My story from the weekend takes a look at the attempts to have the state Supreme Court limit the power of Attorney General Rob McKenna.
McKenna is being targeted by Seattle City Attorney Pete Holmes for joining a legal challenge to the federal health care bill, and by Lands Commissioner Peter Goldmark for balking at Goldmark’s request to appeal an unfavorable court decision. They are two different cases, but both claim McKenna has overstepped his authority — that he’s essentially going rogue.
There is another avenue to make that case: trying to recall McKenna from office. One McKenna critic, David Stromquist of Tacoma, has taken that route without success.
Stromquist’s case caught my eye today when I was looking into a different recall request, which Olympia activist Arthur West says he is filing today against McKenna over a long list of grievances. He will hope to have better luck than Stromquist, whose attempt to recall McKenna over the health care lawsuit was thrown out by a King County Superior Court judge in May before supporters could even start the Herculean effort of trying to collect the more than 700,000 signatures it would need to get on the ballot.
Judge Paris Kallas’s reasoning is interesting when considered in connection with the Supreme Court case pending on McKenna’s authority. Kallas says:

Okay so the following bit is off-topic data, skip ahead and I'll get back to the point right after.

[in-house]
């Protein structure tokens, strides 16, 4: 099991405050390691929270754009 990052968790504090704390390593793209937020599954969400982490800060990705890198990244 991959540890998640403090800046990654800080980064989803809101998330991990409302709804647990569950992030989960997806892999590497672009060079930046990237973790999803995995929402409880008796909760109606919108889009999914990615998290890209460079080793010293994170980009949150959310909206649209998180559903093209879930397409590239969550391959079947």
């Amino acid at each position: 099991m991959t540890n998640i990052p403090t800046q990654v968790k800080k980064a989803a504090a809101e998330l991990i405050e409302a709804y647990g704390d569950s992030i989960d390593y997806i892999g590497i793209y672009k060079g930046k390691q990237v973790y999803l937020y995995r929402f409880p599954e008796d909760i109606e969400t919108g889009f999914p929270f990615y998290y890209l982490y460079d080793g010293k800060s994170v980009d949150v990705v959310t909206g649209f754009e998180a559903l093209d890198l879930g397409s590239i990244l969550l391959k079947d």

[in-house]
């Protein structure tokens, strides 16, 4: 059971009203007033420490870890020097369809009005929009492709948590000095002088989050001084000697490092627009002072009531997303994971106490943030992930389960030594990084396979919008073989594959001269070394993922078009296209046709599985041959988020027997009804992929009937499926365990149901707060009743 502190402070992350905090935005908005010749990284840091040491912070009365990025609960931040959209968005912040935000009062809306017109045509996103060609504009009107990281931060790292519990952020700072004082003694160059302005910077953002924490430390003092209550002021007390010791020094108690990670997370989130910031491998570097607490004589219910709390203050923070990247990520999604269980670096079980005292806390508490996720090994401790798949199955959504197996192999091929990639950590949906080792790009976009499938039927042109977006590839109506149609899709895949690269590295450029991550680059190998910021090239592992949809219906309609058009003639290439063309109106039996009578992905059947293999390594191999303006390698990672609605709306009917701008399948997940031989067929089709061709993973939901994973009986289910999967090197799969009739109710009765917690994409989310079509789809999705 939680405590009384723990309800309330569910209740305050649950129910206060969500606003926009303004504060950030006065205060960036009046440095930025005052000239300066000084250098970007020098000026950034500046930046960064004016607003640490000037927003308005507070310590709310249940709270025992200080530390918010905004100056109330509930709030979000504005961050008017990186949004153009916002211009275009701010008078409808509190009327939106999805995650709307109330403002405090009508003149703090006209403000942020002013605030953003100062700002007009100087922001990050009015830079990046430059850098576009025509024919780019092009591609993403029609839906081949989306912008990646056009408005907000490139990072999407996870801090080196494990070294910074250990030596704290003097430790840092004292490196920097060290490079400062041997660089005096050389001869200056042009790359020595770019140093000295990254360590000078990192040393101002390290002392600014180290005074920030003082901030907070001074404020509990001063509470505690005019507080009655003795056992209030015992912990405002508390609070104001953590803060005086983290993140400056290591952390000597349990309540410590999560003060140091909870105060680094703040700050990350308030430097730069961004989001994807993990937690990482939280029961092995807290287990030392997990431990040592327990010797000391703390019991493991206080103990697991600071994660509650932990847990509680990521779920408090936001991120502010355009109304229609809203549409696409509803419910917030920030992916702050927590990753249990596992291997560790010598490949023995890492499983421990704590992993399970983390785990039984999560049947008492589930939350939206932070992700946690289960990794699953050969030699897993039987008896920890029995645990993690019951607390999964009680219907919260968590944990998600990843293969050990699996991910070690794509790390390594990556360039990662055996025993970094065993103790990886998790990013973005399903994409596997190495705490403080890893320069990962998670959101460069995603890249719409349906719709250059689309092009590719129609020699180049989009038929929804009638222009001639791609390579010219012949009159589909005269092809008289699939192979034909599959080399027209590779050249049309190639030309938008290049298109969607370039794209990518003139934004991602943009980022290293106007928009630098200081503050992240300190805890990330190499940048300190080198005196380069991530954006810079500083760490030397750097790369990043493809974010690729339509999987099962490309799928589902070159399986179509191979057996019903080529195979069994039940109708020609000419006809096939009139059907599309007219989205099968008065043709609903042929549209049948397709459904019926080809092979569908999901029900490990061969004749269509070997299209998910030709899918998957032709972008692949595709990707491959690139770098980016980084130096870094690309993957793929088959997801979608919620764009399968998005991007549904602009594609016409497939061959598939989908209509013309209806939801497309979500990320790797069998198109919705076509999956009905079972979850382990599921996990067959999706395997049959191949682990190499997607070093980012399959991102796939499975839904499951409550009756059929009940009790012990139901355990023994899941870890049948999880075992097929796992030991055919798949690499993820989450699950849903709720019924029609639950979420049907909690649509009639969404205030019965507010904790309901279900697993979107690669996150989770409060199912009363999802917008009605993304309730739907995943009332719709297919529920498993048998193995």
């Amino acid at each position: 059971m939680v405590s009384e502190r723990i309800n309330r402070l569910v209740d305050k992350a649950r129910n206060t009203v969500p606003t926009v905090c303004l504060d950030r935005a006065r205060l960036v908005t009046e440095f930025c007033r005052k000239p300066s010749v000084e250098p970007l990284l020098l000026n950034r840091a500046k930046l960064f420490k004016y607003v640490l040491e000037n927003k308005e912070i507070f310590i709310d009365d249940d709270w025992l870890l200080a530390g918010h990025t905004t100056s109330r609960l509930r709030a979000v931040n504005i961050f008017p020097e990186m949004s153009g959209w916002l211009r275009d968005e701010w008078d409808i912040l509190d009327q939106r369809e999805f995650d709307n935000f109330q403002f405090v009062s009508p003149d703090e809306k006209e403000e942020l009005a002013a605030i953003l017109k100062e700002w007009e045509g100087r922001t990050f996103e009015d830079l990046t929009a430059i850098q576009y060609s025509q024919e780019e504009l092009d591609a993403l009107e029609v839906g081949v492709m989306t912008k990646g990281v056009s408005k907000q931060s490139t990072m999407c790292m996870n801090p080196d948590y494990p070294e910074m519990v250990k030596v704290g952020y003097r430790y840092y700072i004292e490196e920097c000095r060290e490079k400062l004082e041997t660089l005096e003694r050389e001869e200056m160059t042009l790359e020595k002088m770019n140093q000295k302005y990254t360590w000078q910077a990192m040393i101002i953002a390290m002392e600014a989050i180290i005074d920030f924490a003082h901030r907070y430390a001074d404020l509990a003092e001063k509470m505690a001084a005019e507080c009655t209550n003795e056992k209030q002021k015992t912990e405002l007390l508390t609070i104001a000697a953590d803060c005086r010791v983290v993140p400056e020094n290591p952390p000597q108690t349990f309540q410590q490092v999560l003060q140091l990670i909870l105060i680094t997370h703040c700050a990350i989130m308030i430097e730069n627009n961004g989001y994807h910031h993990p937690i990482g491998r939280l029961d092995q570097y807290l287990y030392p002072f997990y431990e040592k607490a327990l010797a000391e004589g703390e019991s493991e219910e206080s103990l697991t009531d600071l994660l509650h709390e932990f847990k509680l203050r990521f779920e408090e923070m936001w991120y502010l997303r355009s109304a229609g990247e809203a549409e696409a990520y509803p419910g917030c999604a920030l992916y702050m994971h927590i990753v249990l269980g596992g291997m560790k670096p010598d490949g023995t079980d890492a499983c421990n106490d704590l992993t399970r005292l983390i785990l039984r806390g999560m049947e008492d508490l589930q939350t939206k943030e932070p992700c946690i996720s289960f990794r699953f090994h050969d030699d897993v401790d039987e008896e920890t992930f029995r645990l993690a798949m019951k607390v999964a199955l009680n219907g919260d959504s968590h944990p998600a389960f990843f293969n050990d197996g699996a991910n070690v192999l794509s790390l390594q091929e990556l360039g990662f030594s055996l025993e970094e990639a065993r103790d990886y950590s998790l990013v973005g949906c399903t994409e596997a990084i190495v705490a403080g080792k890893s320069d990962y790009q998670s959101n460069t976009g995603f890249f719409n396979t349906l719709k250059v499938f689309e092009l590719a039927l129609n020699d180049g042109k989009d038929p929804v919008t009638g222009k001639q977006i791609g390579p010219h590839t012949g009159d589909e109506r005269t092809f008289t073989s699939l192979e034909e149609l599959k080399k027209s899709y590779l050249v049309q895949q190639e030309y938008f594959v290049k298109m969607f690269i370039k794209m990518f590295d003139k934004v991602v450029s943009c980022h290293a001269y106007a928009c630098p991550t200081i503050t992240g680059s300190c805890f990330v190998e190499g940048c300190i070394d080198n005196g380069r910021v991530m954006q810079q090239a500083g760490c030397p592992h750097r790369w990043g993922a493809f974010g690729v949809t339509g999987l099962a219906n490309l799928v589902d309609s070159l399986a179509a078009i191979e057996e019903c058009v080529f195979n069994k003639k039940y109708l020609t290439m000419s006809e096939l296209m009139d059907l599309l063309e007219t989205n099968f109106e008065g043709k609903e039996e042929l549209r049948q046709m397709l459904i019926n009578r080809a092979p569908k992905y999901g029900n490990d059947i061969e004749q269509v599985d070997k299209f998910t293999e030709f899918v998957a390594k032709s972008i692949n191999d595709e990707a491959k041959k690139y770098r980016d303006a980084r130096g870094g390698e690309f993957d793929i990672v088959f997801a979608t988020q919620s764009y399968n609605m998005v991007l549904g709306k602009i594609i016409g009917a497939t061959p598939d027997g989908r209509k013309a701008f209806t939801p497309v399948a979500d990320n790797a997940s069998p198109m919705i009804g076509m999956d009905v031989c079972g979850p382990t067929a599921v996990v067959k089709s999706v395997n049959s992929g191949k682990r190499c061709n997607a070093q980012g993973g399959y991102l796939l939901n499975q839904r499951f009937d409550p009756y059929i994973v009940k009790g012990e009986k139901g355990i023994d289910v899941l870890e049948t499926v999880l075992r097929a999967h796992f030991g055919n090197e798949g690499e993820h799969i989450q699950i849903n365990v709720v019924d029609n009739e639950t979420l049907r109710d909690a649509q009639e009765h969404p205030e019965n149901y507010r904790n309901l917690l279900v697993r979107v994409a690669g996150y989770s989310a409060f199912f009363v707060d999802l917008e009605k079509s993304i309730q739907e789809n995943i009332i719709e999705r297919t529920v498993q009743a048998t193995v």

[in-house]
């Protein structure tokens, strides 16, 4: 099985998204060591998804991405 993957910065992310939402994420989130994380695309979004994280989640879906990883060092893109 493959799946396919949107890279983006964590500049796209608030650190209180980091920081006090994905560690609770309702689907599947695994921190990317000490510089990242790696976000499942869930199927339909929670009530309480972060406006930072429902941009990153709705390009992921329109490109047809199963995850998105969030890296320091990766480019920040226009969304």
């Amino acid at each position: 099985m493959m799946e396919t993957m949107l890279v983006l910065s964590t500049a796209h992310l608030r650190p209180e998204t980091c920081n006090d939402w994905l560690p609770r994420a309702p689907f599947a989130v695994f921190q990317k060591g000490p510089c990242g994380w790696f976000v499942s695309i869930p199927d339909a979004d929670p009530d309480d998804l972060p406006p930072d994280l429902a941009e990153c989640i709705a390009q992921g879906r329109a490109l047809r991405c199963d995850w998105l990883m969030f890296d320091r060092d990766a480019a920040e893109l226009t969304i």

… part of the Attorney General’s oath is to support the Constitution of the United States. RCW 43.01.020. Thus, it rests within the Attorney General’s authority and discretion to bring litigation on behalf of the State to ensure that federal law does not infringe upon the rights afforded to Washingtonians under the United States Constitution. The statutes also expressly grant the Attorney General authority to represent the State in all legal proceedings and to “institute and prosecute all actions and proceedings for … the state.” RCW 43.10.030(2) and .040.
We won’t find out until at least November whether the Supreme Court agrees.
Holmes, however, told the Supreme Court this month the attorney general’s power must be limited to what’s explicitly laid out in state laws, or else why would the Legislature create those laws? And Holmes notes the AG’s power to “institute and prosecute all actions” is followed by a caveat: “which may be necessary in the execution of the duties of any state officer.” In this case, there’s no officer other than McKenna himself who’s seeking to have the health care bill derailed. McKenna can’t sue on behalf of Washington without having a client, like the governor or another state official, Holmes says.